Recent earthquakes remind community of natural disaster preparation

Curran Nielsen, Editor-in-Chief

Eisel Pazon
Materials to have at home in preparation when an earthquake hits. Research from American Red Cross and FEMA.

Chaos and destruction resulting from recent natural disasters has been headlining the news and trending on social media for several weeks. Just this past month, two major earthquakes hit Mexico: a magnitude 7.1 earthquake Sept. 19 that killed 200 people and, just a few weeks before on Sept. 3, a magnitude 8.1 earthquake, the most powerful earthquake to hit Mexico this century.

With such disasters happening so close to home, disaster preparation is at top of mind for many. As a result, the school started preparing students and facilities early this year for possible earthquakes on campus. On Sept. 14, the school organized an earthquake drill to help students and faculty practice the steps and precautions they would need to take during an actual earthquake.

“Students should be familiar with the evacuation routes that are posted in all classrooms,” Dean Miguel Gutierrez said.

Administrators also emphasized that remaining calm and staying focused on procedures, like the standard duck and cover method, is essential.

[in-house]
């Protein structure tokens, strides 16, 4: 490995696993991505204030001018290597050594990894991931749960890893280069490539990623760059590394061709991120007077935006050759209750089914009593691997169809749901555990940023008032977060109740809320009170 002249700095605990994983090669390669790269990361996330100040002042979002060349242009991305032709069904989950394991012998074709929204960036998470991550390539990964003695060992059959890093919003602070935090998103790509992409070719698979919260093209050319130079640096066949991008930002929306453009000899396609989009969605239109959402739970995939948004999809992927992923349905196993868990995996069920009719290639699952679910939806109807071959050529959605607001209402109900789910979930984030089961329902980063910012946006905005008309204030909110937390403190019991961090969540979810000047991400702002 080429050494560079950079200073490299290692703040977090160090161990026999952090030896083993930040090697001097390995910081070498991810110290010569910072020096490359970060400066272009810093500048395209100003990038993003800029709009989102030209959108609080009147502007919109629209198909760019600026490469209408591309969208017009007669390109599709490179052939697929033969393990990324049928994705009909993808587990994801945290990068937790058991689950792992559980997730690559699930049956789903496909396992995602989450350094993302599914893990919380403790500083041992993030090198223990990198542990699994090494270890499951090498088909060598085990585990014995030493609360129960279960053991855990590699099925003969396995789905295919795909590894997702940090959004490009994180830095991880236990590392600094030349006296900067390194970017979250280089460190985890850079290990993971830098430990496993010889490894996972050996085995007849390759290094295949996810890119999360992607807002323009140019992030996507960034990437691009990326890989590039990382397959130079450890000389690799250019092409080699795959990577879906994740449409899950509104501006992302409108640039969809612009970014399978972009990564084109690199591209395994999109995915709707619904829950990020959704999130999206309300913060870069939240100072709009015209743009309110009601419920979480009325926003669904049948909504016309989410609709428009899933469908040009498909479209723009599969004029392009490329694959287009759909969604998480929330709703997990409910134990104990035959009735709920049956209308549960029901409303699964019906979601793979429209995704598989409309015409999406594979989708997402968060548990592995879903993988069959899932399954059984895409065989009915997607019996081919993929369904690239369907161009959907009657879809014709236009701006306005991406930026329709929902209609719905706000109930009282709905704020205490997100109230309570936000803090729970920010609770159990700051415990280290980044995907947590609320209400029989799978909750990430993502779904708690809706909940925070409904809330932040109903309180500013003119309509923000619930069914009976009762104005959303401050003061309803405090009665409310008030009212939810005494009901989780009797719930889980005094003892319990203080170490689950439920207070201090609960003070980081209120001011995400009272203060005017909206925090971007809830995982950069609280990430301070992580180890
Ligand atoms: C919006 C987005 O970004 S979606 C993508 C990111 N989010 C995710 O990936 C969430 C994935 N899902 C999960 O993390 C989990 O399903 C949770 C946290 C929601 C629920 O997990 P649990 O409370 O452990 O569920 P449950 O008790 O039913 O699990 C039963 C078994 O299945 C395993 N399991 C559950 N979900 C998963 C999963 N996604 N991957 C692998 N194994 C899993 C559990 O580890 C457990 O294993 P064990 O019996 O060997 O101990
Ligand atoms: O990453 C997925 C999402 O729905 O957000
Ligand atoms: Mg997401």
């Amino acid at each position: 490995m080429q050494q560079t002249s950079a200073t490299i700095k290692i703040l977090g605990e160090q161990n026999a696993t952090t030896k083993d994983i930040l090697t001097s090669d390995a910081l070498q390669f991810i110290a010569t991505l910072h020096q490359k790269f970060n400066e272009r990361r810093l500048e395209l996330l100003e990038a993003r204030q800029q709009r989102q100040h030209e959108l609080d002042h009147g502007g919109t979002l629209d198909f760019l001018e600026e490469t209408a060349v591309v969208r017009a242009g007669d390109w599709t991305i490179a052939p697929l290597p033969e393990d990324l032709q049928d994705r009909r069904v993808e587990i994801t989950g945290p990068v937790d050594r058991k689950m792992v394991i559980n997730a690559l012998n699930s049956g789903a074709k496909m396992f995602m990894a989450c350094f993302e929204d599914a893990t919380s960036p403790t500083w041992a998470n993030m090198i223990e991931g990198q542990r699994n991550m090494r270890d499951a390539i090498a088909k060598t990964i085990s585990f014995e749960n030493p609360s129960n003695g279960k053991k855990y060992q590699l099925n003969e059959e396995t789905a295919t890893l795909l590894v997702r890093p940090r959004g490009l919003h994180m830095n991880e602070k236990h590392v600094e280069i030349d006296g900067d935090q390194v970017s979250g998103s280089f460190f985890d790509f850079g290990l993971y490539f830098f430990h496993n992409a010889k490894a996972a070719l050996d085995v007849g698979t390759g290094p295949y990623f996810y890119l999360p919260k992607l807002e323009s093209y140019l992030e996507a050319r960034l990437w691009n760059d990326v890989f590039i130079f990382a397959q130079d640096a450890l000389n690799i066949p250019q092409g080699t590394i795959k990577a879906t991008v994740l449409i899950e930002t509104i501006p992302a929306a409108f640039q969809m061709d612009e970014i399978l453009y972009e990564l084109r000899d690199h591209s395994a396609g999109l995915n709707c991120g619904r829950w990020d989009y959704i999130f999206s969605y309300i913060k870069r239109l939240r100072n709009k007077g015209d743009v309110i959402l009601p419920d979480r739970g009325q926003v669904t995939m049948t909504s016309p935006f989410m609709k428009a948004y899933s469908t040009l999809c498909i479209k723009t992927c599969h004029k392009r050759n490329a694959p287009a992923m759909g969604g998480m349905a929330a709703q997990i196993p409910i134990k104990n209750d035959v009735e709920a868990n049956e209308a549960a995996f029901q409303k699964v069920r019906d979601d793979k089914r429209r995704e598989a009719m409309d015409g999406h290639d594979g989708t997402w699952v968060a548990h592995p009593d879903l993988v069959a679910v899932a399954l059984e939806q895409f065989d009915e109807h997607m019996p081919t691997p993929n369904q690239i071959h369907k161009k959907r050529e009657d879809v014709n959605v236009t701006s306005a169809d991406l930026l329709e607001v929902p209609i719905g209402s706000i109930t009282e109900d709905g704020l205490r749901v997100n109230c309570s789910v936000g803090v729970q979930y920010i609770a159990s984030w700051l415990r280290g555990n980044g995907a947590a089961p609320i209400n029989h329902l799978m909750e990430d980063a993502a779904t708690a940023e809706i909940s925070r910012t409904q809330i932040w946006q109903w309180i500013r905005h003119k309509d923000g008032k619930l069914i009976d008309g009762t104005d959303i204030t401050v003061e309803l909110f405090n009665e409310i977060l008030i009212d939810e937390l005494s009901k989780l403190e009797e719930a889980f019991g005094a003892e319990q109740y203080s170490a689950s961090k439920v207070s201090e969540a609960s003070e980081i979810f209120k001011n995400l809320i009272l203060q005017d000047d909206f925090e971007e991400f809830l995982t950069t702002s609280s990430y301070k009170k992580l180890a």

“I would hope that [students] all remember what we did in the drill … and that everyone was as calm as they could be,” Director of Alumni Giving and Relations Kathleen Kelly said. “My job on the faculty team [is] to make sure that all the kids were where they needed to be and safe and try to get them either home out the door themselves driving or reconnected with their parents.”

Students and their families are also trying to get prepared at home too, including having food and supplies ready in case an earthquake does occur. This is an ideal model for students to follow because an escape plan and supplies are vital if disaster strikes. Freshman Emily Evans and her family, for example, are already prepared for an earthquake if one does happen.

“We have a little bin in our shed, and then if there’s an earthquake I know where to stand, which is under a ledge and then once it’s over, I go outside and if my parents aren’t there I go to my neighbor’s house,” Evans said.

On the other hand, sophomore Juan Lopez said that he’s not prepared for an earthquake and doesn’t have a plan in case one does occur.

“There’s nothing really you can do to prepare for an earthquake; they’re unpredictable,” Lopez said. “The best thing you can do during an earthquake is just get under something sturdy enough or just stay clear of everything that’s falling. Just like stay in an open area. I haven’t prepared myself for any natural disaster – I just improvise in case it does happen.”

While the school community shouldn’t worry about the unknown, staying safe and being overly prepared is better than having no preparations at all.

“Be prepared because it could happen at any moment,” Evans said. “Know where everything is in your house, go to someone that you trust, so whether that’s a neighbor or someone on your street – if the phones are down the phone lines are down. Just have a plan.”